In Memory


Bennie Hill
November 19, 1938 - March 1, 2018

Bennie Charles Hill passed away Thursday, March 1, 2018 at his home in Borger.

He was born November 19, 1938 in Borger to Frank Benjamin and Marcella Elizabeth (Haley) Hill. He was self employed as a welder.

He was preceded in death by his parents.

His survivors include: a son, Damon Charles Hill of Borger; a daughter, Kim Kelly McWilliams and husband Howard of Borger; a brother, Franky Hill and wife Charlotte of Borger; 2 step-sisters: Cora Moss and wife Kyle of Borger and Sarah Armstrong of Denton, Texas; his step-father, Roy Stewart; 3 grandchilren: Curtis Greene of Canadian, Texas; Jeremiah Greene and wife Capree of Decatur, Texas and Dustin Hill of Borger; 5 great grandchildren: Jedidiah Greene, Solomon Greene, Katelyn McWilliams, Makenzie McWilliams and Ryleigh Hill.

Graveside services will be held Monday, March 5, 2018 at 11:00 AM at Highland Park Cemetery, Borger.

(Published by Brown Funeral Directors, Thursday, March 1, 2018)



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03/01/18 08:49 PM #1    

Lester Dan Langley

There was nothing about him that was ambivalent, in any sense of that word. I got to see him twice a year in the gathering at Possum Kingdom or at a BHS Class of '58 reunion. He was a character study. He could have reprised the role of Walter Matthau in "Charley Varrick" or "Plaza Suite" or "The Odd Couple." I had in mind once or twice following him around at a garage sale, where he excelled, then writing a short piece about it. His self-adulation in a short bio for one of the class reunions is a classic. Anyone who did not know him and read it would conclude that the guy must be self-absorbed and insensitive, but he wasn't. I found in him what I feel most strongly about our class––people I got to know after we left high school and saw from a distance, people who brought back memories of a day when values and beliefs and character mattered and a time that contrasts with nowadays, where either anything goes and nothing matters or nothing goes and everything matters, and people who want to fit in but refuse to be fitted in. The last definition fitted Bennie to the proverbial "T."

03/02/18 08:30 AM #2    

Larry Foster

It could not have been said Better 

03/02/18 12:04 PM #3    

Jimmie Darrell Brown

Bennie Hill was a very special, quality person and friend. He was a no non-sense straight forward friend to me for more than 60 years. Always smiling and having a good time.

He will be missed by many who were privileged to call him "my friend".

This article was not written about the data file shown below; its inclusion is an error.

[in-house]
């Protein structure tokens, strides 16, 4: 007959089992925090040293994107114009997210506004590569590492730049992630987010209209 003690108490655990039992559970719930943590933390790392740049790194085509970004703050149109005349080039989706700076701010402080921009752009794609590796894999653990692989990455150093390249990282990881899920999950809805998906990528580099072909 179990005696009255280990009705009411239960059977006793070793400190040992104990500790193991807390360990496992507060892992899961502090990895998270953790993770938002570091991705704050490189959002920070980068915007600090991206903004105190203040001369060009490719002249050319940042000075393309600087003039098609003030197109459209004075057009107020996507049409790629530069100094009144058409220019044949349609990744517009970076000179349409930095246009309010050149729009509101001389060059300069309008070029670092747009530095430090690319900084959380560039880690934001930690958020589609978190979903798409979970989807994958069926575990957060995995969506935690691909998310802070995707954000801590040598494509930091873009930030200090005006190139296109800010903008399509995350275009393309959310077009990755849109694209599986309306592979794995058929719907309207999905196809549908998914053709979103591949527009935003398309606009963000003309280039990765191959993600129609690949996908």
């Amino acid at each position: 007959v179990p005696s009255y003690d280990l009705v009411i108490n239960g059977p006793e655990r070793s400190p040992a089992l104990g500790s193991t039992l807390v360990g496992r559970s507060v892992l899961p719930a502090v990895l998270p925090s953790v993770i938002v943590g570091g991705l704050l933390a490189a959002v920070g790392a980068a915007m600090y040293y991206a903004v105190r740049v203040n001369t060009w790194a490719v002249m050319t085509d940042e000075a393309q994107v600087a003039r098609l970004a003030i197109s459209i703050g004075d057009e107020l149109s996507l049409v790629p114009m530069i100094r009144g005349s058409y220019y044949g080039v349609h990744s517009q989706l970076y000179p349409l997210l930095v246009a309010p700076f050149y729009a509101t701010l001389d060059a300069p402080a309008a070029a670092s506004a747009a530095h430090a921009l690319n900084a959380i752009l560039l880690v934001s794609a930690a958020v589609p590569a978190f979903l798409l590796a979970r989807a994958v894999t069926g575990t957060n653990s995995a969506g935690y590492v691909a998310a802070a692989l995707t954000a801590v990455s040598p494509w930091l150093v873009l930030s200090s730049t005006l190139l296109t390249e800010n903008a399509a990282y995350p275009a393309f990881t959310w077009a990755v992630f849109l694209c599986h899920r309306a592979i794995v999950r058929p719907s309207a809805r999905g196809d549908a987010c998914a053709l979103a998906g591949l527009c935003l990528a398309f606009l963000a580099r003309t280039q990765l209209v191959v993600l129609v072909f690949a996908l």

03/02/18 04:22 PM #4    

Samuel (Bob) West

Seems like yesterday when I started school in the first grade at Weatherly Elementry. I met Bennie Hill.

We spent a lot of hours in the alley in back of my house throwing a baseball back and forth. How can you ever express how you feel losing a friend of over seventy years.

Bennie was a very good athlete . One of my fondest memories was of  a football game in El Paso, Texas.

I got in front of Bennie and threw a block that cut him loose for eighty plus yards and a touchdown. What a thrill.

Bennie was as indepentent a cuss as I ever knew and I loved him for it. He never backed down. He stood by his friends.He was a mans man. 

He lived a good life although a hard one,and will be missed by his friends and family, but not forgotten. He was one of many strong characters in the class of 58 that made that class unique in the history of Borger High.

I really hope when we cross over that we all meet and throw one humongus holihan.

Don't the rest of you die until after the reunion, I want to see you all and say some proper goodbyes.

03/14/18 09:04 AM #5    

Lester Dan Langley

You're right. He was our class's variation of Donald Trump, the kind of person whose erratic behavior and even non-sensical language are really tactical maneuvers in a world that can be unpredictable and chaotic. You can't pigeonhole the type. They are a sociologist's nightmare, unclassifiable under any of the identifiable social science theories. Can you imagine Bennie in Judge Judy's court? Better than most of the PhD's I've known, he understood that the "system" was screwed up but there was no point in trying to overthrow it and reforms may or may not work. Just learn how to survive in it and don't let it "atomize" you. And if Trump manages to pull it off when he meets with Kim Il Un, give the guy the Nobel Prize. The selection committee and a billion people may choke on the decision, but, as Bennie would say, "let 'em."

03/04/19 09:23 AM #6    

Lester Dan Langley

Dear Bennie, You always kept one ear to the ground and the other tuned to whatever cosmic vibration struck the other, so on the anniversary of your departure from this earth I thought I would let you know how things are going. I did get an invitation from to add another comment about you in its Guest Book, but our classmates probably wouldn't see it. Bennie, you are needed back home. From the President on down to the withering numbers of the Class of '58, your down-to-earth and no-nonsense wisdom is missed. When you were around, no one experienced an identity crisis nor did we get "relative to what" as the answer to every question. My golf game has gone south, and I don't have you to console me. I miss our poker club where I could always count on your playing the same game when it was your deal. Although you never told me directly, I sensed that you subscribed to the notion that intellectuals and liberals profess a priority to ideas and to the poor and dispossessed, respectively, but in reality care more about ideology than ideas and think of the poor and aggrieved less as people than abstractions. As a professing intellectual and liberal who spent 35 years in higher education, I sometimes came to a similar conclusion but kept pressing on in the hope that such did not have to be the case.

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